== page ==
New Hampshire Proposes Changes to Its VOC Regulations for Consumer Products

Posted on: January 8, 2014

By Janie Smith

On September 24, 2013, ENV-A 4100 – Volatile Organic Compound (VOC) Limits for Consumer Products, which reduces emissions of volatile organic compounds by establishing caps on the VOC content of various consumer products, was anticipated to expire; therefore, the rules are suggested to be re-adopted.  The revisions were proposed in accordance with the revisions to the Ozone Transport Commission (OTC) Model Rules to add definitions, add consumer product categories, change selected existing VOC limits, add new VOC limits for certain products and add specific requirements for paint thinners and multi-purpose solvents.  The Clean Air Act created the OTC, an organization that is responsible for advising the United States Environmental Protection Agency (EPA) in regards to Ozone Transport issues and for developing and implementing regional solutions to the ozone issues in the Northeast and Mid-Atlantic regions.

VOC limits for specific products are scheduled to be increased for construction panel, floor covering adhesives and structural waterproof adhesives.  There are also specific VOC limits that are suggested to be decreased such as those for general purpose adhesives, carburetor or fuel-injection air intake cleaners, aerosol engine degreasers, floor polishes/waxes (other than wood floor wax), aerosol general purpose cleaners, aerosol general purpose degreasers, and laundry starch/sizing/fabric finish products.  A number of particular products are to have VOC limits added which include the following: adhesive removers, dual purpose air freshener/disinfectants (aerosol), anti-static products, automotive windshield cleaner, non-aerosol bathroom and tile cleaner, brake cleaner, disinfectant (aerosol and non-aerosol), electrical cleaner, electronic cleaner, fabric fresheners (aerosol and non-aerosol), footwear or leather care products, graffiti remover (aerosol and non-aerosol), hair styling products, multi-purpose solvent paint thinner, sanitizer (aerosol and non-aerosol), shaving gel, aerosol temporary hair color, toilet/urinal care products (aerosol and non-aerosol) and wood cleaner (aerosol and non-aerosol).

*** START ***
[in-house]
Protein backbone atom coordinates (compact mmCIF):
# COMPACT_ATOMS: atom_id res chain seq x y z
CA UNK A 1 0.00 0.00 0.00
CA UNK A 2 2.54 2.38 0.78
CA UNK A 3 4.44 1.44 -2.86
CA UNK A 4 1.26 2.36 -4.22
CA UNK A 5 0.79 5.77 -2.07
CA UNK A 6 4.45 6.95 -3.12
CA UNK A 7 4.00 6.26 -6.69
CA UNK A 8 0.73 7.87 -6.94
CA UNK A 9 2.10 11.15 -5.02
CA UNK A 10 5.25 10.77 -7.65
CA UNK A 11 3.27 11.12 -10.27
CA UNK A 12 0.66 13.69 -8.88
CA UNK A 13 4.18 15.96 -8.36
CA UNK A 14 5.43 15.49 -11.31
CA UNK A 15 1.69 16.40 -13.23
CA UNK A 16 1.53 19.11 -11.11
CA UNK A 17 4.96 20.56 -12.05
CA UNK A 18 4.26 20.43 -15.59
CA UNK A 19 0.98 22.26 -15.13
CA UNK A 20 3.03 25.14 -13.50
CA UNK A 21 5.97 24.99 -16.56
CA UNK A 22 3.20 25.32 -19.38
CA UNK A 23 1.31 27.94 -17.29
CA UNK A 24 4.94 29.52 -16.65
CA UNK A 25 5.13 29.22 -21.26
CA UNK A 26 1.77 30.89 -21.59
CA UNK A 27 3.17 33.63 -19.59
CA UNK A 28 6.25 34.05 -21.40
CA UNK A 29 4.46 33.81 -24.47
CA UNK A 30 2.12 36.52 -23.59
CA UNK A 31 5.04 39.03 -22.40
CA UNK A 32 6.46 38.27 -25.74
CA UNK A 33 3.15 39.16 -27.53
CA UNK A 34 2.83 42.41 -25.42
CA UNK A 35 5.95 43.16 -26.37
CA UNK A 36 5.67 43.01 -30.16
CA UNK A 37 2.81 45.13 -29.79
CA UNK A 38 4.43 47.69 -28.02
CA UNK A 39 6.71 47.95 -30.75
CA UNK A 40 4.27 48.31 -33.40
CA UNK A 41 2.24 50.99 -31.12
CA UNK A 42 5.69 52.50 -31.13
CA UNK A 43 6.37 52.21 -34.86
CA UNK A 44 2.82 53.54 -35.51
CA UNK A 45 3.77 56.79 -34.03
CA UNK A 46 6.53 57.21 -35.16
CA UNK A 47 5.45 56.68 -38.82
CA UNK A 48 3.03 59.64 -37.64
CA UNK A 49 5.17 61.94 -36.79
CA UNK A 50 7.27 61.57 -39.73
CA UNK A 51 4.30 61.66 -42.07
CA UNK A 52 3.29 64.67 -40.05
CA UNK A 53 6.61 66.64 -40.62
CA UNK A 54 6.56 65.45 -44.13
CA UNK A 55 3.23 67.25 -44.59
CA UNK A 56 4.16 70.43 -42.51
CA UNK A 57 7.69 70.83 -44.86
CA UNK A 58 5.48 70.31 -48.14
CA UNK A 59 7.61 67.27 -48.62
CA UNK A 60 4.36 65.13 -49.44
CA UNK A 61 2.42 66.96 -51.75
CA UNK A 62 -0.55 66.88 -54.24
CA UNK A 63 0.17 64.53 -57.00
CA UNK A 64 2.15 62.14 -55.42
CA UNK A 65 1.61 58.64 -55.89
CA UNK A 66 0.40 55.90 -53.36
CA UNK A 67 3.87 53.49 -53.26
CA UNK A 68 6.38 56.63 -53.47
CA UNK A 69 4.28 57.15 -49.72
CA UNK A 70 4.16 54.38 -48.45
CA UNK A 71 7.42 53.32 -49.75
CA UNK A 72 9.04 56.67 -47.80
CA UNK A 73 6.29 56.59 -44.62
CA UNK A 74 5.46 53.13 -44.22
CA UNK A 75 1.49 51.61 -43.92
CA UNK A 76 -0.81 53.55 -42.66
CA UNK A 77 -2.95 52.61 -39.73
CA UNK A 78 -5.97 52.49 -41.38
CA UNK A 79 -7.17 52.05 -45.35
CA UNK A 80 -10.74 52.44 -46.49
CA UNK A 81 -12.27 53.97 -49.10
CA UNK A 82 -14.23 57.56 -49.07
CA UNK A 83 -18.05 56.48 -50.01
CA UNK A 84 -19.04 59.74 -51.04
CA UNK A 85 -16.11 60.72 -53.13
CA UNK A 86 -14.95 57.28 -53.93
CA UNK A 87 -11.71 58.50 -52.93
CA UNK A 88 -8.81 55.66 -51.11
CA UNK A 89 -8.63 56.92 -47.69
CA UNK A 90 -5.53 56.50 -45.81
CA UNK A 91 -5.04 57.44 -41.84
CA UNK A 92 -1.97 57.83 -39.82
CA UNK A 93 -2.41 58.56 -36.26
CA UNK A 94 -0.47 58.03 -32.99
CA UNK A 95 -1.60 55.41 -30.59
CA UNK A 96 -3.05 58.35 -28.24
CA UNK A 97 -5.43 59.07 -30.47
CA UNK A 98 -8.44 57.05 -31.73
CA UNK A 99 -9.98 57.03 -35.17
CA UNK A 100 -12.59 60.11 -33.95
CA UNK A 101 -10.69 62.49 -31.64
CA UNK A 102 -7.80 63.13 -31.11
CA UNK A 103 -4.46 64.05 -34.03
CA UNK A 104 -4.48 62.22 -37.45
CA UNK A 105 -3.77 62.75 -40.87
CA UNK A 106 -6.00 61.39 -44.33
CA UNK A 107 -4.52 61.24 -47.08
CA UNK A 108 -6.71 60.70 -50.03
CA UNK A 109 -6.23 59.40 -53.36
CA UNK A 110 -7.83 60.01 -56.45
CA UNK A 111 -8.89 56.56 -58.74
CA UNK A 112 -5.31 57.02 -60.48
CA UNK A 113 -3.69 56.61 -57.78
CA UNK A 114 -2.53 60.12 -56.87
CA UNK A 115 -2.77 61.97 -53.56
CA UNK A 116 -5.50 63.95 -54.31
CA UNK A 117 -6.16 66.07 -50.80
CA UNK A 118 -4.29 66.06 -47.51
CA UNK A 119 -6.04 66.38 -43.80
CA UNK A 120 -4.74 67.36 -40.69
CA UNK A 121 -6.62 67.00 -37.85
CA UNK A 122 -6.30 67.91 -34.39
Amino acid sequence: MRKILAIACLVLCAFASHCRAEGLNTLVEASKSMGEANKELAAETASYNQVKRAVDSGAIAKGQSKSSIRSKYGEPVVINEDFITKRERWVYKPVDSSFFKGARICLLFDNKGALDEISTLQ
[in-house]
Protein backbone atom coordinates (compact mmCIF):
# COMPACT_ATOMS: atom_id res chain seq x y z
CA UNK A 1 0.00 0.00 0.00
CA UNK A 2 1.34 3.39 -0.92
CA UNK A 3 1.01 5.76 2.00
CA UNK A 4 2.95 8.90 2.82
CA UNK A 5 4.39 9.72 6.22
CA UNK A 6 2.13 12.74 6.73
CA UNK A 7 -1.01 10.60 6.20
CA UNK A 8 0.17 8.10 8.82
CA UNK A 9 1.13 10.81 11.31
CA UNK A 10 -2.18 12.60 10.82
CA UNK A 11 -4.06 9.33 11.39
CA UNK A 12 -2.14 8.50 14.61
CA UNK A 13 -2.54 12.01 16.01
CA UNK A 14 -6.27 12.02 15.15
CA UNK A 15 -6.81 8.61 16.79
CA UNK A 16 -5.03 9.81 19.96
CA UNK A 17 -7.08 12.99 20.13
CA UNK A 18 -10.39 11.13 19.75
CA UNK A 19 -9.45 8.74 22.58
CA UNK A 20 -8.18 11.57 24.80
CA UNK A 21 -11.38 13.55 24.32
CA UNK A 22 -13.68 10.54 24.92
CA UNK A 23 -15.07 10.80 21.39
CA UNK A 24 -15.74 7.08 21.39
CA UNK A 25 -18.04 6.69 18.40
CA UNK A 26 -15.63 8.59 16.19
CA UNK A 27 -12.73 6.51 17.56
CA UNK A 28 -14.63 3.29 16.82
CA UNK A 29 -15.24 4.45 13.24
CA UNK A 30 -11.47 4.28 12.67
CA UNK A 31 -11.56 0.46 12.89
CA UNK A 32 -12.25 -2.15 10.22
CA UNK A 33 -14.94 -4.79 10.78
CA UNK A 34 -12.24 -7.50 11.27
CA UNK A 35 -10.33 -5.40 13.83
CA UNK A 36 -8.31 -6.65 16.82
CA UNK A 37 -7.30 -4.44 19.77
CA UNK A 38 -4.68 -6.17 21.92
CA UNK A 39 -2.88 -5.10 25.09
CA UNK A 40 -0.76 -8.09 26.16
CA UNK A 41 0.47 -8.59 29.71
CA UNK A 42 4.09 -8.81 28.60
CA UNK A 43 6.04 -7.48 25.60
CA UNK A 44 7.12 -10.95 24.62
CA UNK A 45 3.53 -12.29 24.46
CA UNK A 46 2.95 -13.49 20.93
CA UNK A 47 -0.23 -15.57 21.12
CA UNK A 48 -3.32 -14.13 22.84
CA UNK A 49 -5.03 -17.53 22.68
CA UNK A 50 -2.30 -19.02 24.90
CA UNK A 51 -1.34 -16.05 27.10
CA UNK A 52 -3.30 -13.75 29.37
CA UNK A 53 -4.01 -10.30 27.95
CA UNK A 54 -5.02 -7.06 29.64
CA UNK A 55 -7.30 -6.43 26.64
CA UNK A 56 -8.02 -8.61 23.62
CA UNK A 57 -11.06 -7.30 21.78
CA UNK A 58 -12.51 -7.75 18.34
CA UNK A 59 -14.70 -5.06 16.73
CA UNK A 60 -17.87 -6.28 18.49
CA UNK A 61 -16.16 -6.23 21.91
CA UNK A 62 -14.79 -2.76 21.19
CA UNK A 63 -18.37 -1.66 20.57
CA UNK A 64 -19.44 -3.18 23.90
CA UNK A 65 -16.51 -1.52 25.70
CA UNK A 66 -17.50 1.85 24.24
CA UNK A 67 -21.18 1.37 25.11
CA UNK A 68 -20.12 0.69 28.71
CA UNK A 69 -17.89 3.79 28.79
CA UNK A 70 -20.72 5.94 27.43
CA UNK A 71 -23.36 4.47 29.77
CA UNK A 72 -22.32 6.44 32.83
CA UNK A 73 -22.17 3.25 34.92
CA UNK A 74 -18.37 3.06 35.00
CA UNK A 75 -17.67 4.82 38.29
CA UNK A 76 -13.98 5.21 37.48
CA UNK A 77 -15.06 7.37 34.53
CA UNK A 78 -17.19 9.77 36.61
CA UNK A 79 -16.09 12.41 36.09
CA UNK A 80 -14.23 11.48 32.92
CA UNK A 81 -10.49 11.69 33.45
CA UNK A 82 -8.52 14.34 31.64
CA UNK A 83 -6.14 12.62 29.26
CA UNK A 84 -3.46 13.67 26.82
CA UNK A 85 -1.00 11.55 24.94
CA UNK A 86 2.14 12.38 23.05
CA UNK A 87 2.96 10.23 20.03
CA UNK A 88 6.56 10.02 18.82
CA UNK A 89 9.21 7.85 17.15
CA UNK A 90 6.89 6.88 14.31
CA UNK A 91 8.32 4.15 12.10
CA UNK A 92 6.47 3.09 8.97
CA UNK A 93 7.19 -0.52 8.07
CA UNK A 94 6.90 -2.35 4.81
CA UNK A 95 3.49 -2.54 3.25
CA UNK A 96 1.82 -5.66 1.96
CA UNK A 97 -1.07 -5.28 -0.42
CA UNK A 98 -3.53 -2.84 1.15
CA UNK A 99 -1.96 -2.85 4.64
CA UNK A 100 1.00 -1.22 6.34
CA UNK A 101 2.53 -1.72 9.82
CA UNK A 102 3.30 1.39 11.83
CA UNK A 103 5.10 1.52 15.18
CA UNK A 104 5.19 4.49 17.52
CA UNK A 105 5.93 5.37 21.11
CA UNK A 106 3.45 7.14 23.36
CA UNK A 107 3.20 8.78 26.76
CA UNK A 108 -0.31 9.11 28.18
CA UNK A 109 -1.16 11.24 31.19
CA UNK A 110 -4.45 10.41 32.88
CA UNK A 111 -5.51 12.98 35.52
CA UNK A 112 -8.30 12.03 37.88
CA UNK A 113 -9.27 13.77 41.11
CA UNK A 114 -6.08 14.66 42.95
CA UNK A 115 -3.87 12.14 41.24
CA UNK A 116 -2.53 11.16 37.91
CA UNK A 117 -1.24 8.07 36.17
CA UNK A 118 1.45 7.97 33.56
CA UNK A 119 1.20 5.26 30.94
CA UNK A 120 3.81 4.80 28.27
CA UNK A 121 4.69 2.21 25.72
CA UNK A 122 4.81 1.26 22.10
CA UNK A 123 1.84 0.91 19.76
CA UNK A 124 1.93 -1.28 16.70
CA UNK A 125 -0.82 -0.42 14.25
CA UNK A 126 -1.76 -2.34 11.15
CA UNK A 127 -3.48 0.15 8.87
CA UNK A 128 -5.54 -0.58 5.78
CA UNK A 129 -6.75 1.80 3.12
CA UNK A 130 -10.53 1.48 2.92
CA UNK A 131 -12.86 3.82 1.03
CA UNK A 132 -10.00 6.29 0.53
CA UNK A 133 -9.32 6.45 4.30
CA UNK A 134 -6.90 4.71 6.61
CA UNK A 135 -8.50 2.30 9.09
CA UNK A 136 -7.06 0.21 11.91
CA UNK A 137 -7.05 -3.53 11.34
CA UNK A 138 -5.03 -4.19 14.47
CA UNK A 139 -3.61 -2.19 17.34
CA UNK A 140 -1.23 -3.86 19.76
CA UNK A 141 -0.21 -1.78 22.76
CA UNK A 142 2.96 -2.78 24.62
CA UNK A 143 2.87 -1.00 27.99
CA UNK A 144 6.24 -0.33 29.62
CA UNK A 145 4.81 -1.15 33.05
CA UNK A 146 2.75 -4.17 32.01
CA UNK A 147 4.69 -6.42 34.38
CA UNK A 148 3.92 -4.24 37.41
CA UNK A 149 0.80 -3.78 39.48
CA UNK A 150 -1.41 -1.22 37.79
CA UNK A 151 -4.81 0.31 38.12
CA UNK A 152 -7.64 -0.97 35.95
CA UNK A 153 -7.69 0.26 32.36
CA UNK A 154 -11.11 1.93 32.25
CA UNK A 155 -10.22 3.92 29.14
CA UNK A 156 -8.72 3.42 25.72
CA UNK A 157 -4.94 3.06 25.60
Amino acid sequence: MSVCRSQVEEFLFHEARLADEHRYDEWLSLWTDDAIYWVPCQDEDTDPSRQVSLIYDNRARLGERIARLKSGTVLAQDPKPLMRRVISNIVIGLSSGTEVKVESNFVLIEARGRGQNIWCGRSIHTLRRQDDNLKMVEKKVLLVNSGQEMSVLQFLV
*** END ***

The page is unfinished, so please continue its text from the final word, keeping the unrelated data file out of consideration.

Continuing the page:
The proposed rule does allow for a sell-through of products manufactured prior to the effective date; this is in order for the existing stock to be sold out.  The proposed rules also would forbid the sale of or manufacture of any multi-purpose solvent or paint thinner that encompasses any methylene chloride, perchloroethylene or trichloroethylene, subject to allowances for sell through and for impurities in a combined amount equal to or less than 0.01 percent by weight.



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